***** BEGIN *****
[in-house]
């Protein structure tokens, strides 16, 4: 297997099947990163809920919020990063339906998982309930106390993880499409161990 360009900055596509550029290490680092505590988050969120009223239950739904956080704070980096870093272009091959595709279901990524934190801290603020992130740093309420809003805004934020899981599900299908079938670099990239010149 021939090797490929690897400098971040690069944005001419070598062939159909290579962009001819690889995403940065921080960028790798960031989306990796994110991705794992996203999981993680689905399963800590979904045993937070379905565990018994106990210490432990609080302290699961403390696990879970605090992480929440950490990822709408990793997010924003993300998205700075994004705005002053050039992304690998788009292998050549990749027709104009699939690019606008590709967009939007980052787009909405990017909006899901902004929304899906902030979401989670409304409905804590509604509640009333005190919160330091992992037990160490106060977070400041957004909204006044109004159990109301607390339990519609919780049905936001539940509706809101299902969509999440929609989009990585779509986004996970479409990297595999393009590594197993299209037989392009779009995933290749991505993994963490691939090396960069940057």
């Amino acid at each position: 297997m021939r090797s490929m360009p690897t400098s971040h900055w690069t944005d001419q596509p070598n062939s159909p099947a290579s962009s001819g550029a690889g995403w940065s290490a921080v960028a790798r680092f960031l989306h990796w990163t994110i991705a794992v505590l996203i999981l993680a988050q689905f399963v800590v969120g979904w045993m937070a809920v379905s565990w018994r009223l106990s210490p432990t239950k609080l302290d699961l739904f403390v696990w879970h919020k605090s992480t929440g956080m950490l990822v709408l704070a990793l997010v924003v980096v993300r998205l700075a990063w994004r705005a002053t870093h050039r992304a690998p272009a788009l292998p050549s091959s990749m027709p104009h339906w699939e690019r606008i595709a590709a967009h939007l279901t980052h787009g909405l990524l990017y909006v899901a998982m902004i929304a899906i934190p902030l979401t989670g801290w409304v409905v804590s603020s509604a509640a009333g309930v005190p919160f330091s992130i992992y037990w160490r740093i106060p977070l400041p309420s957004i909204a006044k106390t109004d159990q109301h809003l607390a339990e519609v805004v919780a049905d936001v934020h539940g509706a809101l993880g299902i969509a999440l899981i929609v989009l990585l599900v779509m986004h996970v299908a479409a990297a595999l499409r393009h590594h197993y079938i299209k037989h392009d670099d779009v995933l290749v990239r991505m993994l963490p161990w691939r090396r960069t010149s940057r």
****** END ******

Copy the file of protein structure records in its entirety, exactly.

[in-house]
């Protein structure tokens, strides 16, 4: 297997099947990163809920919020990063339906998982309930106390993880499409161990 360009900055596509550029290490680092505590988050969120009223239950739904956080704070980096870093272009091959595709279901990524934190801290603020992130740093309420809003805004934020899981599900299908079938670099990239010149 021939090797490929690897400098971040690069944005001419070598062939159909290579962009001819690889995403940065921080960028790798960031989306990796994110991705794992996203999981993680689905399963800590979904045993937070379905565990018994106990210490432990609080302290699961403390696990879970605090992480929440950490990822709408990793997010924003993300998205700075994004705005002053050039992304690998788009292998050549990749027709104009699939690019606008590709967009939007980052787009909405990017909006899901902004929304899906902030979401989670409304409905804590509604509640009333005190919160330091992992037990160490106060977070400041957004909204006044109004159990109301607390339990519609919780049905936001539940509706809101299902969509999440929609989009990585779509986004996970479409990297595999393009590594197993299209037989392009779009995933290749991505993994963490691939090396960069940057």
């Amino acid at each position: 297997m021939r090797s490929m360009p690897t400098s971040h900055w690069t944005d001419q596509p070598n062939s159909p099947a290579s962009s001819g550029a690889g995403w940065s290490a921080v960028a790798r680092f960031l989306h990796w990163t994110i991705a794992v505590l996203i999981l993680a988050q689905f399963v800590v969120g979904w045993m937070a809920v379905s565990w018994r009223l106990s210490p432990t239950k609080l302290d699961l739904f403390v696990w879970h919020k605090s992480t929440g956080m950490l990822v709408l704070a990793l997010v924003v980096v993300r998205l700075a990063w994004r705005a002053t870093h050039r992304a690998p272009a788009l292998p050549s091959s990749m027709p104009h339906w699939e690019r606008i595709a590709a967009h939007l279901t980052h787009g909405l990524l990017y909006v899901a998982m902004i929304a899906i934190p902030l979401t989670g801290w409304v409905v804590s603020s509604a509640a009333g309930v005190p919160f330091s992130i992992y037990w160490r740093i106060p977070l400041p309420s957004i909204a006044k106390t109004d159990q109301h809003l607390a339990e519609v805004v919780a049905d936001v934020h539940g509706a809101l993880g299902i969509a999440l899981i929609v989009l990585l599900v779509m986004h996970v299908a479409a990297a595999l499409r393009h590594h197993y079938i299209k037989h392009d670099d779009v995933l290749v990239r991505m993994l963490p161990w691939r090396r960069t010149s940057r």